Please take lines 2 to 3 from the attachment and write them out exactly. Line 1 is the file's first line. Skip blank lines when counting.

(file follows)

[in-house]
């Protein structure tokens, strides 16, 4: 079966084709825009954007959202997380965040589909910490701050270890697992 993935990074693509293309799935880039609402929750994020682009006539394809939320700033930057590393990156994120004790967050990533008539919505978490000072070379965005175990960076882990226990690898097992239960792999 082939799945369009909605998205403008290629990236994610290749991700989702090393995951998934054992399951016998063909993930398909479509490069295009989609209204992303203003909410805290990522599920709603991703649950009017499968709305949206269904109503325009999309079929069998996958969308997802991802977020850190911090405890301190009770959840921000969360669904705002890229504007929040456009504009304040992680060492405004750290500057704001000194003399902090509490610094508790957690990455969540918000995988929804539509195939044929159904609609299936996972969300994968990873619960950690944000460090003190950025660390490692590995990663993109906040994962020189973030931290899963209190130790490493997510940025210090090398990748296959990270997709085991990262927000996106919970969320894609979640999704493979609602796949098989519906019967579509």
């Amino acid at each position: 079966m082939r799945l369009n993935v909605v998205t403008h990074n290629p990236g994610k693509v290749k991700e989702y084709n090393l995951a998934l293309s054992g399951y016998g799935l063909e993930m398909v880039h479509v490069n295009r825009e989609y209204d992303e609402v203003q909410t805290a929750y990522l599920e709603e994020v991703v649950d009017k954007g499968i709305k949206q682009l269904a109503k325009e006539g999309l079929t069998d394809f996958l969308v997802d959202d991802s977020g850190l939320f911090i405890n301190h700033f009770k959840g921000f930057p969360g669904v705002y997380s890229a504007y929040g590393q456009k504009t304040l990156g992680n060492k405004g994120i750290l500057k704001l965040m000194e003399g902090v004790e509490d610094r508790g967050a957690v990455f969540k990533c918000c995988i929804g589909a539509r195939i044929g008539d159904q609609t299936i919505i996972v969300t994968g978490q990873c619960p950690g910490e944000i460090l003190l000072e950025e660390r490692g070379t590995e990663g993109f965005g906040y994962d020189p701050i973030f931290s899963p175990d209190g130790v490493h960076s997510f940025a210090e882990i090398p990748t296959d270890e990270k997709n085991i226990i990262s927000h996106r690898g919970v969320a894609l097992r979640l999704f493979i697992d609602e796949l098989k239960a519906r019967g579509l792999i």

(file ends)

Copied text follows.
């Protein structure tokens, strides 16, 4: 079966084709825009954007959202997380965040589909910490701050270890697992 993935990074693509293309799935880039609402929750994020682009006539394809939320700033930057590393990156994120004790967050990533008539919505978490000072070379965005175990960076882990226990690898097992239960792999 082939799945369009909605998205403008290629990236994610290749991700989702090393995951998934054992399951016998063909993930398909479509490069295009989609209204992303203003909410805290990522599920709603991703649950009017499968709305949206269904109503325009999309079929069998996958969308997802991802977020850190911090405890301190009770959840921000969360669904705002890229504007929040456009504009304040992680060492405004750290500057704001000194003399902090509490610094508790957690990455969540918000995988929804539509195939044929159904609609299936996972969300994968990873619960950690944000460090003190950025660390490692590995990663993109906040994962020189973030931290899963209190130790490493997510940025210090090398990748296959990270997709085991990262927000996106919970969320894609979640999704493979609602796949098989519906019967579509």
């Amino acid at each position: 079966m082939r799945l369009n993935v909605v998205t403008h990074n290629p990236g994610k693509v290749k991700e989702y084709n090393l995951a998934l293309s054992g399951y016998g799935l063909e993930m398909v880039h479509v490069n295009r825009e989609y209204d992303e609402v203003q909410t805290a929750y990522l599920e709603e994020v991703v649950d009017k954007g499968i709305k949206q682009l269904a109503k325009e006539g999309l079929t069998d394809f996958l969308v997802d959202d991802s977020g850190l939320f911090i405890n301190h700033f009770k959840g921000f930057p969360g669904v705002y997380s890229a504007y929040g590393q456009k504009t304040l990156g992680n060492k405004g994120i750290l500057k704001l965040m000194e003399g902090v004790e509490d610094r508790g967050a957690v990455f969540k990533c918000c995988i929804g589909a539509r195939i044929g008539d159904q609609t299936i919505i996972v969300t994968g978490q990873c619960p950690g910490e944000i460090l003190l000072e950025e660390r490692g070379t590995e990663g993109f965005g906040y994962d020189p701050i973030f931290s899963p175990d209190g130790v490493h960076s997510f940025a210090e882990i090398p990748t296959d270890e990270k997709n085991i226990i990262s927000h996106r690898g919970v969320a894609l097992r979640l999704f493979i697992d609602e796949l098989k239960a519906r019967g579509l792999i």